AMERICAN SHAME: The Edgar Hollingsworth Story
by RobertInWisconsin @dKos

Wed Sep 14th, 2005 at 09:51:05 PDT

Katrina survivor dies four days after found in New Orleans home

9/20/2005, 9:12 a.m. CT
The Associated Press    

NEW ORLEANS (AP) — A 74-year-old survivor of Hurricane Katrina found trapped in a New Orleans home for about two weeks has died of complications related to dehydration and malnutrition, the California National Guard said.

Edgar Hollingsworth, an Army veteran of the Korean War, died Saturday at a hospital, four days after he was found Sept. 13 buried under rubble, said Air Force Capt. Brenda Hendrickson, spokeswoman for the California National Guard.

Hollingsworth was scheduled to be buried Tuesday with military honors at the Port Hudson National Cemetery, which is 10 miles north of Baton Rouge.

At the request of his wife, Lillian, military personnel and other authorities who helped rescue him will serve as pallbearers, along with his son, Wesley, the California National Guard said in a prepared statement.

More to follow below the fold »»

Miracle hurricane survivor found as new storm looms

(AFP) Sept. 20 — National Guard Lieutenant Frederick Fell broke the rules by breaking down a door to investigate after looking through a window and seeing a man’s foot.

Hollingsworth was barely breathing, Fell’s team told Knight Ridder newspapers, and a medical team inserted an intravenous tube under his clavicle because other veins were too weak.

Photo by Bruce Chambers, Orange County (Calif.) Register  OC Register

Dr. Peter Czuleger, an emergency-room doctor from California who carried out the lifesaving operation outside the house, said, “They were surprised at the hospital that anyone in his condition would still be alive. In 24 hours, he would have been dead. I think the young army guy that found him saved his life.”

Dr. Peter Czuleger, a California physician, examines Edgar Hollingsworth.   Bruce Chambers / Orange County Register

The Morning Read: The story behind the picture

The Orange County Register

He told his family he wanted to go down with the ship.

Then he nearly did.

Edgar Hollingsworth, 74, was the man in the dramatic photograph that was shot as a National Guardsman carried his emaciated body out of his New Orleans home 15 days after Hurricane Katrina ripped apart his family and his neighborhood.

The photo ran on the front page of the Register as well as in dozens of newspapers across the country. One of those papers was the Baton Rouge Advocate, and the photo caught the eye of one of Hollingsworth’s relatives, who called Hollingsworth’s wife, Lillian.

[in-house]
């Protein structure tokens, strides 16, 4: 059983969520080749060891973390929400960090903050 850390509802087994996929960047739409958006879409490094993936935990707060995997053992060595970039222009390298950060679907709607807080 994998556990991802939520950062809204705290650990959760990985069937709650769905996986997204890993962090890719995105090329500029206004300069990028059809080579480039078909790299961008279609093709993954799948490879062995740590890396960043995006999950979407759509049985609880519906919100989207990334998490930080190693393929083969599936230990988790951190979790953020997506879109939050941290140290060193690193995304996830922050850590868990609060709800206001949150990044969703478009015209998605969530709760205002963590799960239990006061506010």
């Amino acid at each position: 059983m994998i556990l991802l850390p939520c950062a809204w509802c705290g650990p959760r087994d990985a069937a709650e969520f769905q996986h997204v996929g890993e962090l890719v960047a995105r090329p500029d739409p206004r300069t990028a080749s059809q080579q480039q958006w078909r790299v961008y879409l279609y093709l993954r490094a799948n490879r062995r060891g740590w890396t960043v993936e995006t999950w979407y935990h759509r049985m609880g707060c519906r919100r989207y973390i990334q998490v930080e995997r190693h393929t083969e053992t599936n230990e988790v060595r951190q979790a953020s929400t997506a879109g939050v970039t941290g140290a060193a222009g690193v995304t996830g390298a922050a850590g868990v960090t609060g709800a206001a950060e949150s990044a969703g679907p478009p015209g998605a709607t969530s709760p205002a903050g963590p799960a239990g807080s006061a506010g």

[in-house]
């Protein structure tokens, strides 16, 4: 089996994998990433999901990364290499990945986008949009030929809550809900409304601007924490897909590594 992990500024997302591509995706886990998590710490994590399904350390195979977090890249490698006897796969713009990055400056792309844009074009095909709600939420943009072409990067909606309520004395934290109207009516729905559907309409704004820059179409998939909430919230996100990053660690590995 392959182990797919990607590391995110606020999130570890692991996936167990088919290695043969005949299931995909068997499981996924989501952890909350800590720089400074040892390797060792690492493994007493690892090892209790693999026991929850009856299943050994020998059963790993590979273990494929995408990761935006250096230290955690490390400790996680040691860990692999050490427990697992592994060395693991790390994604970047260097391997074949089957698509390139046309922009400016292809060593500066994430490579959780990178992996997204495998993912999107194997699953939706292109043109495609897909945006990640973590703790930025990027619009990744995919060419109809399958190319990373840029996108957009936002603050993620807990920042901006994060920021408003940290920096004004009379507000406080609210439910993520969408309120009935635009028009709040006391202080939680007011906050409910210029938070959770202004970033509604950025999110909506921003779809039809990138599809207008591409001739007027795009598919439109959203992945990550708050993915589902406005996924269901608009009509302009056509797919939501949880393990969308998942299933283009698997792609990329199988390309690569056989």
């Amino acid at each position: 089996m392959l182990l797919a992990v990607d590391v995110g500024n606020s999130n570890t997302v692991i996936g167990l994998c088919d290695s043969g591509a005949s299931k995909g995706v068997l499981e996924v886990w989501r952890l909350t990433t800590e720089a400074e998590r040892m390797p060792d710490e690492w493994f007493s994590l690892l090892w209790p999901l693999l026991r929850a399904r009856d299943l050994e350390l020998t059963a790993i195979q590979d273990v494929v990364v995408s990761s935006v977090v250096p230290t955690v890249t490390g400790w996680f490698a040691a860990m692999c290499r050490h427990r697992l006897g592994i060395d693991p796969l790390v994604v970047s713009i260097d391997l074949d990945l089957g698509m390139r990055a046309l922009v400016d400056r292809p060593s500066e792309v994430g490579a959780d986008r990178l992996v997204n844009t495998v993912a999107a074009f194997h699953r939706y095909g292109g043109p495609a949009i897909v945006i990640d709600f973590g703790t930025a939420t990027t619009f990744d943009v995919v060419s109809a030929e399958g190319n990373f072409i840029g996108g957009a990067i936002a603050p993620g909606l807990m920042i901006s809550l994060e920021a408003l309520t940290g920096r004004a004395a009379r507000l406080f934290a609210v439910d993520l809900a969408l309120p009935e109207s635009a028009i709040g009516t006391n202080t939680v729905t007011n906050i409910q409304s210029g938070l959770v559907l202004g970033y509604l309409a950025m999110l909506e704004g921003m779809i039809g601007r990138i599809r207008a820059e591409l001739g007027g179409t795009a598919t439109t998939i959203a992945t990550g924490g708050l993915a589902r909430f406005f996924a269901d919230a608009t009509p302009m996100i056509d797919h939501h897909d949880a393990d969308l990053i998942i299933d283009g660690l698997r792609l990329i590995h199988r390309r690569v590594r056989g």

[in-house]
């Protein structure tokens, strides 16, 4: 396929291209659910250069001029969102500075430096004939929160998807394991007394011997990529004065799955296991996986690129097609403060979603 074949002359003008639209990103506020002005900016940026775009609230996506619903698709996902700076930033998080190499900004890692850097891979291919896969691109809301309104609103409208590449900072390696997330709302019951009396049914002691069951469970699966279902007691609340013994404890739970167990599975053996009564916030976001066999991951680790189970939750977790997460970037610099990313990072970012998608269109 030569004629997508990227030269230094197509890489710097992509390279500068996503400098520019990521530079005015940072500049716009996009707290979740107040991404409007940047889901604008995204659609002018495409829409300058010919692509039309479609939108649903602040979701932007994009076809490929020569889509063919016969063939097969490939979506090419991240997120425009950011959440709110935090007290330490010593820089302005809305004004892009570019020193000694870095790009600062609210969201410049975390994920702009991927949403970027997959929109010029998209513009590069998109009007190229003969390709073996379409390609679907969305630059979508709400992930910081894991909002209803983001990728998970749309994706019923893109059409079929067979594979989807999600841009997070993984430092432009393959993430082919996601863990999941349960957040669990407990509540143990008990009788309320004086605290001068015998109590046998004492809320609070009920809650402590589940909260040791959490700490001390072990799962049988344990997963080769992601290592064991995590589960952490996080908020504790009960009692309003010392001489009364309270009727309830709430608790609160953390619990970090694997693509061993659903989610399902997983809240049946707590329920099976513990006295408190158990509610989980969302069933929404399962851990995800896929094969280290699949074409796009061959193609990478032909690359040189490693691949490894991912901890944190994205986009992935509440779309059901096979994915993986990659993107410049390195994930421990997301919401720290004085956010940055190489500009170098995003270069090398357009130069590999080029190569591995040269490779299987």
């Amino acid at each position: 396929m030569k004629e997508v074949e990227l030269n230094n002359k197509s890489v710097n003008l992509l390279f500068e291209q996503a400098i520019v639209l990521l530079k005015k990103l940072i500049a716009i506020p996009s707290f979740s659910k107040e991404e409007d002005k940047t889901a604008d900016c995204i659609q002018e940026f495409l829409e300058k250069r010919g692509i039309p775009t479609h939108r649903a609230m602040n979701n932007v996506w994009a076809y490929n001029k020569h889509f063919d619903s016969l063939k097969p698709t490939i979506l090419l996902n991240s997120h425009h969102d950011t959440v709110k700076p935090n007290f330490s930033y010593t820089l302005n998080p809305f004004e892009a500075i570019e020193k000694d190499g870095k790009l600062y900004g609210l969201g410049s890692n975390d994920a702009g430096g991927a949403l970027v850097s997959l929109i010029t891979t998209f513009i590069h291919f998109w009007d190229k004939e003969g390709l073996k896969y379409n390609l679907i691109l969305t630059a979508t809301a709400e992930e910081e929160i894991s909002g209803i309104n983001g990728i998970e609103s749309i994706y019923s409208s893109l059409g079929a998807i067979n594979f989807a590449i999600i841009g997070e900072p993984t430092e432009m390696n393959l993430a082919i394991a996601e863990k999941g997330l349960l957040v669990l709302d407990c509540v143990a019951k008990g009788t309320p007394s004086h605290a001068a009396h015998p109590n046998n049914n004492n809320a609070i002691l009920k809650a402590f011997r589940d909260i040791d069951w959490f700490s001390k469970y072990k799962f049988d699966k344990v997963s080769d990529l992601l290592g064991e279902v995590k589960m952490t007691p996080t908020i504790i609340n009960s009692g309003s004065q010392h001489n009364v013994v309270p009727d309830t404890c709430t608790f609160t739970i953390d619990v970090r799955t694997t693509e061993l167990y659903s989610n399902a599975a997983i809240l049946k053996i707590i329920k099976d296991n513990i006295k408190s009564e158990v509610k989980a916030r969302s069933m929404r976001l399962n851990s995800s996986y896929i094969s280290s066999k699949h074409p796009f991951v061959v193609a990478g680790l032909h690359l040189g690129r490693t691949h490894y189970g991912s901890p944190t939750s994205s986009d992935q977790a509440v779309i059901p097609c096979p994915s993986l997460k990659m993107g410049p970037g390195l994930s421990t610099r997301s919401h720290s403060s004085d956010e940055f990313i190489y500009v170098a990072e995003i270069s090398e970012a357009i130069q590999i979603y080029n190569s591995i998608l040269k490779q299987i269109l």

“I broke down crying when I saw it,” Lillian Hollingsworth said.

Lillian is staying in New Roads, La., with her son, Wesley Sr., and other relatives. “I couldn’t believe it when I saw the picture,” Lillian said. “It seemed like a miracle that he was still alive. I wish he would have listened to us.”

The OC Register Story
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Edgar Hollingsworth, RIP

I only heard about this story today….

I lived down the street from Mr. Hollingsworth. The “turned foot” was due to some injury or arthritis he may have had. I saw him almost every morning as I walked my dog in the neighborhood. A wonderful person, he loved taking care of his plants on the front porch of his house. He would always say hello to me as I walked by with Diego. He always had something nice to say about my crazy puppy. Even with his limp, you would see him walking up the street to the Rendon Grocery or through the neighborhood. He was a fixture there.

I will miss you Mr. Hollingsworth. You were a great neighbor in a wonderful neighborhood. I really wanted to see you again the next time I walked my dog in the neighborhood. I knew I would see you. My thoughts are with you and your family.

With deepest sympathy,
Bill White and family

From blog UnfairWitness

Update [2005-9-28 01:00AM PST by Oui]:

Graphic Rescue Photo Becomes a Symbol of New Orleans

Editor & Publisher Sept. 15 — NEW YORK (PDN) The front pages of more than 20 newspapers ran a photo of a naked, emaciated American clinging to life as rescuers carried him from his home.

Editors say the startling image, showing a man being rescued in New Orleans 16 days after Hurricane Katrina, created discussions in their newsrooms but ultimately carried enough news value to make it worth publishing.

His passing covered by just a very few …

Odd balance in coverage between a rescue and death ::

Diary    comments   recommends
Rescue      237        528
Death        13         21

Identical imbalance found in the MSM, press and media. Lovelier to cover hanging a Medal of Honor – BTW for another Korean War Veteran!

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